So, I have been clearing longer areas of grass - around the white birches, on the upper banking - and gradually clearing out the stream. I was cutting back some overgrown vegetation near the cloud tree when I revealed a large hole. Pushing my hand into it I found it forked and went further than I could reach. This, I concluded, was bunny business. It was not fox - too small and not smelly enough - same for badger. There were no droppings (black currants) at the entrance though we had had heavy rain. I was not sure it was being used so a temporary blockage to the entrance was made to see if this was moved - thus it would reveal habitation or not.
The sweet peas just get better and better - three vases full now twice a week. The scent pervades everything.
The eucryphia flowers are beautiful and delicate - strange on a tree.
I have made a plan to move a large quantity of the pink Japanese anemones, montbretia and the orange day lily. They are out of control and clash like a giant pair of coloured cymbals. Hang on that is three plants clashing like a pair . . . ?
All right, I will explain the title - For two years R has wanted to take our wedding rings, melt them down and make two new ones - hers not so reddish coloured and with a matt finish. We just have not got around to it - until yesterday.
I had got a thorn into my fat finger just above the ring and it got infected. I managed to get the ring off - yaroo!! - and have been wearing it on my little finger. I have worn my ring continuously for the last - hum hum - years and this had left a deep impression on my finger, which now is gradually fading.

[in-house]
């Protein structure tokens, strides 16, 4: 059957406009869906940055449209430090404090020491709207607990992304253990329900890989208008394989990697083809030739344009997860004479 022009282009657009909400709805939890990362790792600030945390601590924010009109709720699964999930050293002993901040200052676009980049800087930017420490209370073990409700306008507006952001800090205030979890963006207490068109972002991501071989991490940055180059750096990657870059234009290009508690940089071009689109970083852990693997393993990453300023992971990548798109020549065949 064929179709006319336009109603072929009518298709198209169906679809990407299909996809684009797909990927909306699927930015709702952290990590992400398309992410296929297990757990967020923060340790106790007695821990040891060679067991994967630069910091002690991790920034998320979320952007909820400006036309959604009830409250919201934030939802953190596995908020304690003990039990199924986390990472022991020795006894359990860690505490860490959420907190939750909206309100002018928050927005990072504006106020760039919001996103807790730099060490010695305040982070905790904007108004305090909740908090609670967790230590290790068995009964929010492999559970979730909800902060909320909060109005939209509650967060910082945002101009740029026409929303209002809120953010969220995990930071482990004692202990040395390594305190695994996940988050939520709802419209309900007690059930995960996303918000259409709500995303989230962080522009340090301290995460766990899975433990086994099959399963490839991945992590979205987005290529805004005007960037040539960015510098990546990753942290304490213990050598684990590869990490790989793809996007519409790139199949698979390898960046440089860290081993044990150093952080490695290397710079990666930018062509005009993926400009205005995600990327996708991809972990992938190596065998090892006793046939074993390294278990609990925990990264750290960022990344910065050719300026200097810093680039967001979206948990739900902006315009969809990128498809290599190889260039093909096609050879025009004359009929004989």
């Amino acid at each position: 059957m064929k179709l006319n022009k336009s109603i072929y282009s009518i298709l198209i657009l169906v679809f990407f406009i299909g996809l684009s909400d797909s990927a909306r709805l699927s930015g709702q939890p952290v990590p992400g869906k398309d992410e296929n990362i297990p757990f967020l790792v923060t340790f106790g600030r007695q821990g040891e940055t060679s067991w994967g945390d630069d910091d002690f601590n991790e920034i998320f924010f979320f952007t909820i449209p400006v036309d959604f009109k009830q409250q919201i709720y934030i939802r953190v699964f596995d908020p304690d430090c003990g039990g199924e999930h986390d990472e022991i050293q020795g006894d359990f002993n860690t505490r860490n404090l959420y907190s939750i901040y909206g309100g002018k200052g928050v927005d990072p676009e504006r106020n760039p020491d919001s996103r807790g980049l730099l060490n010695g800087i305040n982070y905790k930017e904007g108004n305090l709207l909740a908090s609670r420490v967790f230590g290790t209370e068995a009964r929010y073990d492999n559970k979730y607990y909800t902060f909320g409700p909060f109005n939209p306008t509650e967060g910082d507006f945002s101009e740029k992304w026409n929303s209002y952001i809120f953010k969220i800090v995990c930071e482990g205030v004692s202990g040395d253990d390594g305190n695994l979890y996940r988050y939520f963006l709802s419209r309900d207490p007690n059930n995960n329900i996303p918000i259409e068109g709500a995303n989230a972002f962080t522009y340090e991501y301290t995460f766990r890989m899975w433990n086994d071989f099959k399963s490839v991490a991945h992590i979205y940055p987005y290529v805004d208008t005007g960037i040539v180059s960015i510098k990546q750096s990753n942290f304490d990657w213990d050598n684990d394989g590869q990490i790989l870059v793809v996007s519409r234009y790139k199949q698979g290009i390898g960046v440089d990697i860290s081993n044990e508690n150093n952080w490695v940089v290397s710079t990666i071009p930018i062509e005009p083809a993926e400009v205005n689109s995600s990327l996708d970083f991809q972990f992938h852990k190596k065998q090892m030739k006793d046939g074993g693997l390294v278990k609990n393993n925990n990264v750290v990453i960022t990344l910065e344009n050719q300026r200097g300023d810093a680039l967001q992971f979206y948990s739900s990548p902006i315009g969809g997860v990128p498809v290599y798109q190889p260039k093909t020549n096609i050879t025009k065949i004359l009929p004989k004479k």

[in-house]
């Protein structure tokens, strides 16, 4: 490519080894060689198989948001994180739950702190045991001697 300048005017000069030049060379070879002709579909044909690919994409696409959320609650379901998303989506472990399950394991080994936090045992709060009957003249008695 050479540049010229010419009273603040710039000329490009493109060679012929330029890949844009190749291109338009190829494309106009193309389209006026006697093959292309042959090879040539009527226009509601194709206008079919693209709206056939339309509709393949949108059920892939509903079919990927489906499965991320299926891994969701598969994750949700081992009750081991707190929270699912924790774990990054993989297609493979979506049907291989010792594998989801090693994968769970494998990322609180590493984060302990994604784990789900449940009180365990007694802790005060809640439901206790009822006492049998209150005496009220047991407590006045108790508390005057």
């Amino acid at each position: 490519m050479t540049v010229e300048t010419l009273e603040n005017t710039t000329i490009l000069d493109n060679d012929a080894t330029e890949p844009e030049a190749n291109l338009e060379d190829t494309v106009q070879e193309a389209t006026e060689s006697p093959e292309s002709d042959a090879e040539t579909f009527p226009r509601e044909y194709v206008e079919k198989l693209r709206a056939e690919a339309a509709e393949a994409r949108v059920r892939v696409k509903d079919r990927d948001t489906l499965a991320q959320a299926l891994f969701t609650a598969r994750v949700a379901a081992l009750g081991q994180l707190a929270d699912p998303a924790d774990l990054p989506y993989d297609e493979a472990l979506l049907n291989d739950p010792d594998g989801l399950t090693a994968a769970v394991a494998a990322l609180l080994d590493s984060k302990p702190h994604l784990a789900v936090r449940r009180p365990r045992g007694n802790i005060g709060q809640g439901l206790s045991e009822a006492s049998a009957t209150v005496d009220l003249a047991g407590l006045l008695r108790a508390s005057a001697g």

Off we went to Tewitfield and R has her wish.
Meanwhile I am a gardener in the possession of a NAKED finger. It feels strange.
And the end of an idea - firstly I cleared out the end of the Willow path and removed the blue bench which fell to bits. This is just as well as no one ever sat on it. Then, a little further up the lawn, I removed the circle of logs around the fire pit - also never used - and moved them to form a semicircle where the seat had been. This is then the end of two ideas. I am not accurately numerate today but what the . . .
Some things will not get changed -as yet - like the wonderful white Japanese anemones - much prefer these to the pink.
Yesterday morning I walked out to the feeder by my study window and caused havoc amongst the small birds.
One cock greenfinch fled into my window and I wondered if I had another fatality on my hands.
But I did not. It took half an hour to recover an fly away. I picked it up - so incredibly light - an placed it gently under an overhanging piece of catmint. Perhaps, on reflection, not the cleverest of places!
And finally, a magic moment - in the afternoon, yesterday, I walked down the lower banking to the bottom lawn and, as I did, a cloud of peacock butterflies rose and surrounded me. There must have been thirty or forty.
In June we thought we would never see anything other then whites but now the garden is full of colour.
And, to top it all, we had a clouded yellow!